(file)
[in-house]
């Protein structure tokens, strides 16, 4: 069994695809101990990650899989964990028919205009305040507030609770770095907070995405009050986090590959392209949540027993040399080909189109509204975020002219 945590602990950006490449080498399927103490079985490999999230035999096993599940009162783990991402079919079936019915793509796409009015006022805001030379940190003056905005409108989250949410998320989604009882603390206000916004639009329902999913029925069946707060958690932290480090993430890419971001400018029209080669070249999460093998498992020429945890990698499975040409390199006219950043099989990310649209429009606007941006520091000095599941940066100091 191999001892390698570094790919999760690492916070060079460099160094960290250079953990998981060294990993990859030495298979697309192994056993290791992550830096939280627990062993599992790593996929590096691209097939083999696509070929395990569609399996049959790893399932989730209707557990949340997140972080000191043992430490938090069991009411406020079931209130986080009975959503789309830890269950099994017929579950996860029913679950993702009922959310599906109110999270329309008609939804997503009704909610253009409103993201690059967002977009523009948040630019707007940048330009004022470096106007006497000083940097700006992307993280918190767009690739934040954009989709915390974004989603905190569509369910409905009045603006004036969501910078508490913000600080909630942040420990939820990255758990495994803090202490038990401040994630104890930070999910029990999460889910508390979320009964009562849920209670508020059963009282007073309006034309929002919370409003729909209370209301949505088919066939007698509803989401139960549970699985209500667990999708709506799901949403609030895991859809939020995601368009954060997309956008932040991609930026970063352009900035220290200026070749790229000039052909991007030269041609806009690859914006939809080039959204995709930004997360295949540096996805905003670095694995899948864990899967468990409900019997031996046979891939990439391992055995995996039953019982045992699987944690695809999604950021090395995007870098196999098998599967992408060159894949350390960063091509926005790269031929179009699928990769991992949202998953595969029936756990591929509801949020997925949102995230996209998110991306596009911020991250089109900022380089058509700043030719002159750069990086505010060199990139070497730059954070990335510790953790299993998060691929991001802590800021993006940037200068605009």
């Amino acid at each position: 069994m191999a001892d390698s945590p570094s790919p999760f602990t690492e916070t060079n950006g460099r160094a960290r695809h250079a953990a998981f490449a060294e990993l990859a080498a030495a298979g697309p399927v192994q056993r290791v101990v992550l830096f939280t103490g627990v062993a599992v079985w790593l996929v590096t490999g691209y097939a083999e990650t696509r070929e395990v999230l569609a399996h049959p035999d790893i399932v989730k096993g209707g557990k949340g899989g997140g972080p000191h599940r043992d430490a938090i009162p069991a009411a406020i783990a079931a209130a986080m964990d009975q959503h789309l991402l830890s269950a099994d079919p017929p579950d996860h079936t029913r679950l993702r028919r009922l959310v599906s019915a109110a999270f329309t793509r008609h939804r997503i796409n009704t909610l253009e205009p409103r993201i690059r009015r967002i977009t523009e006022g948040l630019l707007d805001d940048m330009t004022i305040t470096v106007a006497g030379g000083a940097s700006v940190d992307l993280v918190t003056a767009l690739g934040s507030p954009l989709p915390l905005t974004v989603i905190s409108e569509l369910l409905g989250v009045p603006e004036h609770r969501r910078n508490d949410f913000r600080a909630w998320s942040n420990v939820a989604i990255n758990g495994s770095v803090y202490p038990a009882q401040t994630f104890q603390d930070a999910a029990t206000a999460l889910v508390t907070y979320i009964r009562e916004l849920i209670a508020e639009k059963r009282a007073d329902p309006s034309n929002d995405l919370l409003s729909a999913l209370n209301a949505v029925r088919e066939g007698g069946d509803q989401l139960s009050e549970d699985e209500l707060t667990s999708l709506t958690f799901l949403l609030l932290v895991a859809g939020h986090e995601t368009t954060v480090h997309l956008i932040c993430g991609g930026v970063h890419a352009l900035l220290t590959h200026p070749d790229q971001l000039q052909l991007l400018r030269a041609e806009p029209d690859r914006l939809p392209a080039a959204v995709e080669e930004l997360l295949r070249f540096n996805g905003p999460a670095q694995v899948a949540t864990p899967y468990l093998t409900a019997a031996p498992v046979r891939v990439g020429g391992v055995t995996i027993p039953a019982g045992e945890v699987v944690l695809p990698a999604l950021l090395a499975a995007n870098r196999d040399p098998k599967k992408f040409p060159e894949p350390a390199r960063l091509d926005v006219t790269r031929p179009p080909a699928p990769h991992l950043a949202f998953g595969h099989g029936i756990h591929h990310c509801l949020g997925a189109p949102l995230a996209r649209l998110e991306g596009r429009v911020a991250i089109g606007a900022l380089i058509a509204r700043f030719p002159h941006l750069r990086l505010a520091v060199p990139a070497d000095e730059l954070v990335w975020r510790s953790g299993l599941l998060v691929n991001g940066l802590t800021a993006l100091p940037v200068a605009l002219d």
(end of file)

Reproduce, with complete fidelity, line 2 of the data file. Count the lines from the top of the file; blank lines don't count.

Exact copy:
């Protein structure tokens, strides 16, 4: 069994695809101990990650899989964990028919205009305040507030609770770095907070995405009050986090590959392209949540027993040399080909189109509204975020002219 945590602990950006490449080498399927103490079985490999999230035999096993599940009162783990991402079919079936019915793509796409009015006022805001030379940190003056905005409108989250949410998320989604009882603390206000916004639009329902999913029925069946707060958690932290480090993430890419971001400018029209080669070249999460093998498992020429945890990698499975040409390199006219950043099989990310649209429009606007941006520091000095599941940066100091 191999001892390698570094790919999760690492916070060079460099160094960290250079953990998981060294990993990859030495298979697309192994056993290791992550830096939280627990062993599992790593996929590096691209097939083999696509070929395990569609399996049959790893399932989730209707557990949340997140972080000191043992430490938090069991009411406020079931209130986080009975959503789309830890269950099994017929579950996860029913679950993702009922959310599906109110999270329309008609939804997503009704909610253009409103993201690059967002977009523009948040630019707007940048330009004022470096106007006497000083940097700006992307993280918190767009690739934040954009989709915390974004989603905190569509369910409905009045603006004036969501910078508490913000600080909630942040420990939820990255758990495994803090202490038990401040994630104890930070999910029990999460889910508390979320009964009562849920209670508020059963009282007073309006034309929002919370409003729909209370209301949505088919066939007698509803989401139960549970699985209500667990999708709506799901949403609030895991859809939020995601368009954060997309956008932040991609930026970063352009900035220290200026070749790229000039052909991007030269041609806009690859914006939809080039959204995709930004997360295949540096996805905003670095694995899948864990899967468990409900019997031996046979891939990439391992055995995996039953019982045992699987944690695809999604950021090395995007870098196999098998599967992408060159894949350390960063091509926005790269031929179009699928990769991992949202998953595969029936756990591929509801949020997925949102995230996209998110991306596009911020991250089109900022380089058509700043030719002159750069990086505010060199990139070497730059954070990335510790953790299993998060691929991001802590800021993006940037200068605009």